Posted in Family, Home & Garden

Project Petroglyph

my sketch of Keoni (whittling a stand for one of his petroglyph carvings)

Keoni and I make a running joke about his age—not because he’s incredibly old (though of course that’s the joke), but because he was in college when I was born… So I tease him that when he used to carry girls’ books after school, they were clay tablets… Or that his birth certificate was chiseled in stone…

Maybe my teasing sparked an idea, because he recently picked up some pieces of sandstone that have been piled in a roadside heap since the dismantling of a wall at the entrance to our neighborhood. He started looking up traditional Hawai’ian petroglyphs, and next thing he was playing with his dremel tool and carving into his sandstone squares.

In Hawai’i you can find petroglyphs (literally, “rock-pictures”) near sites of old villages, around the volcano, or the sacred grounds of heiaus. I’ve always enjoyed the fact that they aren’t cordoned off or marked out like museum-pieces; you can just be poking around a lava flow and realize you’re standing on a story… The petroglyphs (or, to use the Hawai’ian term, ki’i pohako) tell stories about the sea life and plant life of the islands, family and social relationships, birth and magic and food and sport (Hawai’ians invented surfing, of course)… As a writer, I’ve always felt a special affinity for these enduring image-stories.

L to R: the “bird” petroglyph (carved by Elena Grace), the pu’eo (owl) petroglyph, and “paddlers” petroglyph

We’re both familiar with many of the traditional petroglyphs—hunters and fisherman, canoe paddlers and boats, and of course the honu (turtle) outline that’s all over the merchandise in tourist shops. I hadn’t realized until he started researching, though, that there’s a petroglyph for the owl, my own totem. So the owl was his first carving, followed by a pair of paddlers in memory of my Hawai’ian friend Al (an outrigger canoe steersman, whom I wrote about last year on the anniversary of his death).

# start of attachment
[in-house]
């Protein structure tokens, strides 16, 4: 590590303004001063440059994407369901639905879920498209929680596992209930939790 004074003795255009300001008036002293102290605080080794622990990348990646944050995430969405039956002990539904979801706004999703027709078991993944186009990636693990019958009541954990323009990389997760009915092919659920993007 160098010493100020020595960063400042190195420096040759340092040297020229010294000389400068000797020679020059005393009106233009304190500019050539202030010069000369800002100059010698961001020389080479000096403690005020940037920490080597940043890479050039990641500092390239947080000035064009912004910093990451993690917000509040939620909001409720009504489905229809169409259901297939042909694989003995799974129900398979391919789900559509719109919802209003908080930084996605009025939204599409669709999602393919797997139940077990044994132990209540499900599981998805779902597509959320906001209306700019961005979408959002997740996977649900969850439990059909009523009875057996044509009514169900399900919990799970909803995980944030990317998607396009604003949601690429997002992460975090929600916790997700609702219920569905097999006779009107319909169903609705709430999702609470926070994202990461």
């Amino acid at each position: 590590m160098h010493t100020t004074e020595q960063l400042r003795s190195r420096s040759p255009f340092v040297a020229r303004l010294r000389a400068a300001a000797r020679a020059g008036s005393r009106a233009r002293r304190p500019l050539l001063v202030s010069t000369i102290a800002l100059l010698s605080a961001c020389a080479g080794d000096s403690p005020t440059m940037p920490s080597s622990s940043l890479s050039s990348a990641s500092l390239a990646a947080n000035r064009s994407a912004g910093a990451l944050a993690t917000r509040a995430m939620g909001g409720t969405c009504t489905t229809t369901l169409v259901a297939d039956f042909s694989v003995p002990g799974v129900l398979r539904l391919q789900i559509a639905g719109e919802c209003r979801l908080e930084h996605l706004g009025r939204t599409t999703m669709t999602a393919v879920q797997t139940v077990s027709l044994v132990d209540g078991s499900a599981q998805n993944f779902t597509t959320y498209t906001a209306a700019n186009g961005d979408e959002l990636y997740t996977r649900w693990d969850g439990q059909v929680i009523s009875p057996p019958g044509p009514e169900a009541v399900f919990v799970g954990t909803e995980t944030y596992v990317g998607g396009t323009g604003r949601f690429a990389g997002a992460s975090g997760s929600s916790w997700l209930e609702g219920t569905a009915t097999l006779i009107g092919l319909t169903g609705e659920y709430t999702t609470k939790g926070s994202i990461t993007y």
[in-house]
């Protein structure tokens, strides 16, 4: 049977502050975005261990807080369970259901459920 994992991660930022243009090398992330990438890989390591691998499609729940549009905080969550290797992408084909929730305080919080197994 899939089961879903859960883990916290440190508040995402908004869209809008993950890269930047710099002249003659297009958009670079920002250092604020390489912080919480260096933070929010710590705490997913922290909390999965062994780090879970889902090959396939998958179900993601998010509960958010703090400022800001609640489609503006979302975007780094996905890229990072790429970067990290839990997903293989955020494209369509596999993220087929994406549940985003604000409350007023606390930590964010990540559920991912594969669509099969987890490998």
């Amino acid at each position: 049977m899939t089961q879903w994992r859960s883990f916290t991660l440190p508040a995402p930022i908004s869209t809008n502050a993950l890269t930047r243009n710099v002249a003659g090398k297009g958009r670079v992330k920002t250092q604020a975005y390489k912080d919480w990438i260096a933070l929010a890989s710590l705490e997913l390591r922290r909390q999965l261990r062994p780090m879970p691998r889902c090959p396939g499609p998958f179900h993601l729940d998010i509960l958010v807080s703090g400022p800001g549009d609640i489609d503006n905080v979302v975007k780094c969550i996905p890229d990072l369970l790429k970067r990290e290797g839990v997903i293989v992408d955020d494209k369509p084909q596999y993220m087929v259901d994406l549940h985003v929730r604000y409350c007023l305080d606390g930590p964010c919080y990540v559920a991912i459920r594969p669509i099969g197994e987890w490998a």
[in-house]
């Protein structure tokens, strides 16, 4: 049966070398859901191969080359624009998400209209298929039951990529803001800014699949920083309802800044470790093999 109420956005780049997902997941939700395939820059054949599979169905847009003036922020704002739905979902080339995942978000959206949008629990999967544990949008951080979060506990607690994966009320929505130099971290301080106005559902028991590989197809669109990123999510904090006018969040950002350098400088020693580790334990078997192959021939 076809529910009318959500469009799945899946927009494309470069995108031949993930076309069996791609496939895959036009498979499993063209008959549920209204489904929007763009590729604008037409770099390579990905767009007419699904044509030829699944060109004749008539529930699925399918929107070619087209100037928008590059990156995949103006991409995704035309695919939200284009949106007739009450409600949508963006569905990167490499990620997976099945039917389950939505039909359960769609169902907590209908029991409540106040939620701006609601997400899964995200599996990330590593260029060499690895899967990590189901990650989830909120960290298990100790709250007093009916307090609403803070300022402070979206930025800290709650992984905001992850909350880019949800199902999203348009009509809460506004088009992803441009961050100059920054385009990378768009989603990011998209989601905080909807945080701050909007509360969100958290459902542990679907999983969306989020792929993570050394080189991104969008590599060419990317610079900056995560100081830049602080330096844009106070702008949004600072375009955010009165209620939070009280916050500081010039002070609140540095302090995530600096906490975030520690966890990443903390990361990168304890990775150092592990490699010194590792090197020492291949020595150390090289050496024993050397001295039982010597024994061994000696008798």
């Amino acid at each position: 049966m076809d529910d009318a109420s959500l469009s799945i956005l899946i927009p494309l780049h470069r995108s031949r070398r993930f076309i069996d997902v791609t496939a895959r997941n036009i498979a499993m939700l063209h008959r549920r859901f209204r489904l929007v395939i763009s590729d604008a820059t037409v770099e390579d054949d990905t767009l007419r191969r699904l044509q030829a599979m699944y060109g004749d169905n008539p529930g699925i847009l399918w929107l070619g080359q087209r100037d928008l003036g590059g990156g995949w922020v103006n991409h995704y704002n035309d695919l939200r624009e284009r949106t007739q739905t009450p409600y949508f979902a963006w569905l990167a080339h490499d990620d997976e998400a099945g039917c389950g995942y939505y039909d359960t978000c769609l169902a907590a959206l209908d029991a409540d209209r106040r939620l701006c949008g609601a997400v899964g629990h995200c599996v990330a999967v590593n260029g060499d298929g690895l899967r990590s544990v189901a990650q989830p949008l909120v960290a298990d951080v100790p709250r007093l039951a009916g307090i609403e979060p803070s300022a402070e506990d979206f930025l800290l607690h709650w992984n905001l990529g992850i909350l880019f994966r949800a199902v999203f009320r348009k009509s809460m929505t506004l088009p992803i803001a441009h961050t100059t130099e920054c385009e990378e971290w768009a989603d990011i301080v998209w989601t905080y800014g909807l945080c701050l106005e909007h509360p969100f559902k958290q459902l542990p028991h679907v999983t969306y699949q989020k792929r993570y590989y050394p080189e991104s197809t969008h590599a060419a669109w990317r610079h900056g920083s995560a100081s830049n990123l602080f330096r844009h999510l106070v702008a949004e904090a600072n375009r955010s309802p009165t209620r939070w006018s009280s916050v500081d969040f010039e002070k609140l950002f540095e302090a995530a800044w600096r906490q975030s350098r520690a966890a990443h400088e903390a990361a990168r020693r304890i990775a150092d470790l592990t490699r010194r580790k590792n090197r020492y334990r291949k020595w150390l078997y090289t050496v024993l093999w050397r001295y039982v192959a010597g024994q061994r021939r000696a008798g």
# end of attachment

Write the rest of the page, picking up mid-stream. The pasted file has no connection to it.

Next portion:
He went on to make a pair of carvings for the two youngest kids, each one representing a family name we use for them. I nick-named Christian “Turtle” when I was pregnant with him and didn’t know know his gender, so honu is the obvious choice for him. Keoni carved a sandstone version, and then another on a circle cut from a gourd, which he put on a braided cord for a necklace.

Petroglyph of Honu (turtle) for Christian, and our made-up Monkey for Elena Grace

Elena Grace was trickier to match with a design, but she’s been a “monkey” since I first saw the movie Curious George… She was two years old and so exactly like George that I jokingly began to call her by that name when Christian and I came home from the theater. I didn’t anticipate the repercussions, though. For a month or two afterward, she insisted on being called George, persistently referred to herself as “Jooj,” and wouldn’t answer at all to her given name! If I felt ridiculous about the incredulous looks I got when I addressed her as “George” in public (because she wouldn’t acknowledge any other form of address)—well, I guess it was my own doing…

She was also born in a Year of the Monkey, which she particularly celebrates because she has that in common with Keoni. They’re the Monkey-Twosome of the family… But sadly for us, Hawai’i doesn’t have endemic monkeys, and therefore no monkey-petroglyph in the traditional line-up. No matter, though—we made up our own, adding a tail to the conventional “man” symbol.

Elena Grace carving a bird (and wearing her monkey necklace)

The kids were thrilled with their carvings, and I got even more of a kick out of Elena Grace’s determination to try her hand at carving herself. She went through the stack of index cards on which Keoni had drawn different petroglyphs, picked out “bird,” and after a quick demonstration of the tool, went to work on a piece of sandstone. Maybe that one is for the chickens we’ll be adopting soon.